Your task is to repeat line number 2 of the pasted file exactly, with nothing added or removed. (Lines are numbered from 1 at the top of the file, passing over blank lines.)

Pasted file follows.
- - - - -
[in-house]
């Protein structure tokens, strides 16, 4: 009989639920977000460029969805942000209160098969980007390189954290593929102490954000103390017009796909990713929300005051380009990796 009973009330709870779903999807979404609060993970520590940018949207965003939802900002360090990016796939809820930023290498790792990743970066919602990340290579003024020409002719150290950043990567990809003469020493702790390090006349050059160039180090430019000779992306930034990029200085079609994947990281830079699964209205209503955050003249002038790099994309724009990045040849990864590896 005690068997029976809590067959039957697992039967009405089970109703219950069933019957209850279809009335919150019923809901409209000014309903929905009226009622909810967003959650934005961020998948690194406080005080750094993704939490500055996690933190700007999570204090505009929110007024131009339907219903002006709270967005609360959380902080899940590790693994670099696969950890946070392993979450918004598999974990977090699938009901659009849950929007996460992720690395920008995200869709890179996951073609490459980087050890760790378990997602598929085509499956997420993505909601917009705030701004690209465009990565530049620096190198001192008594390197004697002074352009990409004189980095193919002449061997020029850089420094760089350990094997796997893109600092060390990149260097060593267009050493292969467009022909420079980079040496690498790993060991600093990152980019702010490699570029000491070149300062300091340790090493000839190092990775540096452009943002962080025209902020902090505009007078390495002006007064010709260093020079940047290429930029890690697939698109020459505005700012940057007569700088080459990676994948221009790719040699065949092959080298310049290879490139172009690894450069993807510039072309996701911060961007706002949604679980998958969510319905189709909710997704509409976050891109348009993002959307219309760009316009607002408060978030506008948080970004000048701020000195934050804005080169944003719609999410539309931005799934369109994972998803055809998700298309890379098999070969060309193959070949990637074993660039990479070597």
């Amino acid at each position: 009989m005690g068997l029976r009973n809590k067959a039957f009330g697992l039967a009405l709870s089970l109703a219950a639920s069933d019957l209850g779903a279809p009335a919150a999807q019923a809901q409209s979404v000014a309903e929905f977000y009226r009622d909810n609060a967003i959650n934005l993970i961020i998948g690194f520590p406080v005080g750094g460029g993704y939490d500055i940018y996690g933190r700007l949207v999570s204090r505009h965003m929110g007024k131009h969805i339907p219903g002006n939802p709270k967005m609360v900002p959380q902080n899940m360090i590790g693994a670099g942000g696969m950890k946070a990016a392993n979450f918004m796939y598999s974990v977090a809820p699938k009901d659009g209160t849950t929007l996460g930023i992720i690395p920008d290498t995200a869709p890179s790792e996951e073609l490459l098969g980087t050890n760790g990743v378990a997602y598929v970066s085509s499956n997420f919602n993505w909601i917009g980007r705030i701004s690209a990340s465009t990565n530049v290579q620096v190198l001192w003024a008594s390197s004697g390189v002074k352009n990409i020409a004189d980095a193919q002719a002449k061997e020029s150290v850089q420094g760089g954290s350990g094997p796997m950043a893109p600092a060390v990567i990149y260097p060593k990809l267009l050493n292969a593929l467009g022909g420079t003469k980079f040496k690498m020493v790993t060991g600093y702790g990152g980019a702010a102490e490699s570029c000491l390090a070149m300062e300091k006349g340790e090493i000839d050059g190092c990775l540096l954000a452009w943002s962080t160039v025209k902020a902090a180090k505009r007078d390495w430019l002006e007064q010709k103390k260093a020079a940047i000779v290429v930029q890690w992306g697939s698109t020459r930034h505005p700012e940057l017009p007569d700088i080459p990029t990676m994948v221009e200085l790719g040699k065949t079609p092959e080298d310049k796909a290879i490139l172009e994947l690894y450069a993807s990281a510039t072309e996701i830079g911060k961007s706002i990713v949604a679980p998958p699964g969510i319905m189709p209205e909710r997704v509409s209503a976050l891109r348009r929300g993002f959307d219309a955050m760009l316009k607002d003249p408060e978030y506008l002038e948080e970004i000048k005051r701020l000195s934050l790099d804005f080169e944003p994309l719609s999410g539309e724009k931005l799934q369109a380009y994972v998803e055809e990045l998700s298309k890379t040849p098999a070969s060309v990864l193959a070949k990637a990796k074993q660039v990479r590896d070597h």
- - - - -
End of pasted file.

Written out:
């Protein structure tokens, strides 16, 4: 009989639920977000460029969805942000209160098969980007390189954290593929102490954000103390017009796909990713929300005051380009990796 009973009330709870779903999807979404609060993970520590940018949207965003939802900002360090990016796939809820930023290498790792990743970066919602990340290579003024020409002719150290950043990567990809003469020493702790390090006349050059160039180090430019000779992306930034990029200085079609994947990281830079699964209205209503955050003249002038790099994309724009990045040849990864590896 005690068997029976809590067959039957697992039967009405089970109703219950069933019957209850279809009335919150019923809901409209000014309903929905009226009622909810967003959650934005961020998948690194406080005080750094993704939490500055996690933190700007999570204090505009929110007024131009339907219903002006709270967005609360959380902080899940590790693994670099696969950890946070392993979450918004598999974990977090699938009901659009849950929007996460992720690395920008995200869709890179996951073609490459980087050890760790378990997602598929085509499956997420993505909601917009705030701004690209465009990565530049620096190198001192008594390197004697002074352009990409004189980095193919002449061997020029850089420094760089350990094997796997893109600092060390990149260097060593267009050493292969467009022909420079980079040496690498790993060991600093990152980019702010490699570029000491070149300062300091340790090493000839190092990775540096452009943002962080025209902020902090505009007078390495002006007064010709260093020079940047290429930029890690697939698109020459505005700012940057007569700088080459990676994948221009790719040699065949092959080298310049290879490139172009690894450069993807510039072309996701911060961007706002949604679980998958969510319905189709909710997704509409976050891109348009993002959307219309760009316009607002408060978030506008948080970004000048701020000195934050804005080169944003719609999410539309931005799934369109994972998803055809998700298309890379098999070969060309193959070949990637074993660039990479070597």